Tuesday, October 25, 2005

Animals and Sick People

Last night, we had a good meeting of my congregation's worship committee. In reviewing the past month's activity, it struck some as surprising, unfortunate, and strange that while we had 50 people bring pets to a St. Francis-inspired blessing of animals (1 evening service which took place in such a downpour that only the densest person would not have thought of Noah and the ark), we had only a total of 15 people come to a St. Luke's Day services of healing (over a noon and an evening service on a very nice day).

I believe that part of the reason so few people came is that, like the rest of society, many of us Christians are solipsistic: We are, as Luther said, homo incurvatus in se (i.e., a people turned in or curved in on ourselves). If something doesn't affect or involve me, it's not important or it doesn't exist. So unless hurricane Wilma is ravaging US soil, it's not important for the newscasts to say much about it. And so unless I'm ill, I don't see the point in St. Luke's observances. (Not incidentally, that merges wonderfully with the individualistic, pietistic brand of theology rampant in most Christian traditions now: Salvation has been reduced to my own eternal fire insurance policy, church life is a voluntary-organization thing, and morality becomes a matter of my own conscience and desires.)

This self-absorption gets mixed up in Minnesota with good Midwestern stoicism: I will battle on by myself without whining or seeking help. There's no honor in weakness or in relying on someone else.

Of course, as is evidenced by the fact that Mount Olive's bulletin lists almost fifty people for whom prayers for healing are requested, we stoics are not averse or afraid to offer help. Like most Midwesterners, we are mostly generous (although I think that is changing, too, to reflect a society gone mad with greed and success) and willing to help. And for the most part, I don't think we devalue those whom we help (either in prayer or practice): That's a delicious irony of the Midwestern psyche. (And it may be true of other regions of the world; I'm just not qualified to speak about others.)

Now, I cannot claim to great affection for the blessing of animals -- although I don't know that I feel any distaste for them, either. (What with all the to-do over blessing same-sex relationships, I think it odd to have no reservations about blessing animals -- whatever that might mean -- while fighting over the blessing of people. I just throw that out for your amusement.) On the other hand, my daughter Erika was really gung-ho about it this year, because we now possess -- or rather, are possessed by -- a really cute and lovable Havanese puppy, and this would be Krissie's first blessing. So Erika not only took our dog, but she corralled two friends to bring their new pets for the blessing, too. (There's something here about evangelizing, but I prefer not to think it through. And, no, my friend who shall remain nameless for your own protection: The animals were not baptized, even though they were "asperged." Warren raises an interesting query about the use of asperges in the rite, when asperges is normally associated with remembrance of Baptism. How does that all fit together?)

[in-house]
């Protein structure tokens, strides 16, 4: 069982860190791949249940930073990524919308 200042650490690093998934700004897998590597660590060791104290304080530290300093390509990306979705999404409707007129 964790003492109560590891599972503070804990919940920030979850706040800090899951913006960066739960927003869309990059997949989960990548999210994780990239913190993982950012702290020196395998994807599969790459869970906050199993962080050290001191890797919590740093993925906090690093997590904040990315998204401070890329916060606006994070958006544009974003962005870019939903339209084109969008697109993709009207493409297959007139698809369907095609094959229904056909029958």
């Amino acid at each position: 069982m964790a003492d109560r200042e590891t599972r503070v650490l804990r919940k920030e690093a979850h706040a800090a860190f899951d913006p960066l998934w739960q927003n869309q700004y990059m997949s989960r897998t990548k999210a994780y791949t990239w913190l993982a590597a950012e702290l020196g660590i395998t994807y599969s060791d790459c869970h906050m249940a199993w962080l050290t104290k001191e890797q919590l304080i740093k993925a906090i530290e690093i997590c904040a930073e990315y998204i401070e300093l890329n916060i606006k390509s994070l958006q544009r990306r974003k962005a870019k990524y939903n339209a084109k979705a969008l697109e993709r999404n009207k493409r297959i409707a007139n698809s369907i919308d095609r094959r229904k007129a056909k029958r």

I fear that the blessing of animals -- read: pets -- rather trivializes Francis' witness: I think he might be put off by the effete treatment many of our pets get, at the same time as people are living in cardboard boxes and going without food. And Francis' respect and affection for animals was inextricably tied up with his celebration of the manifold graces of God to be found, not just in living creatures, but in the natural cycles, the heavenly spheres -- in short, in all that exists (whether it has life and breath or not).

Thus, it would seem to me to be a better tribute to St. Francis if the Church were to devote more attention to catechizing the brothers and sisters so that they are prepared to see the relevance (and even urgency) of and to participate in the multitude of services by which we celebrate the world God has given into our care and for our enjoyment. Rogation services, saints' days, feasts and festivals -- these are all important to the life of faith.

But, even giving our congregations the benefit of the doubt with respect to self-obsession, I think it's fair to convict the church generally (and worship and education departments in denominational bodies and in congregations) of dropping the ball on training the minds and souls of believers to full expression of the life of faith. And with the entry into the church of innumerable people who have no background in the church, it is terribly important to catechize believers -- i.e., not just to train their brains (i.e., educating them in the theology and history of the church) but to train their lives of worship, too. (That was, after all, the early church's model and practice, wasn't it?)

So how can the church do this? How do we help all our members make the
"connections" among the various things the church does? Obviously, preaching is
a key way; but so is plain old-fashioned education: Talk to children about how
we plant gardens and pray God's blessings on them -- and why. Discuss with adults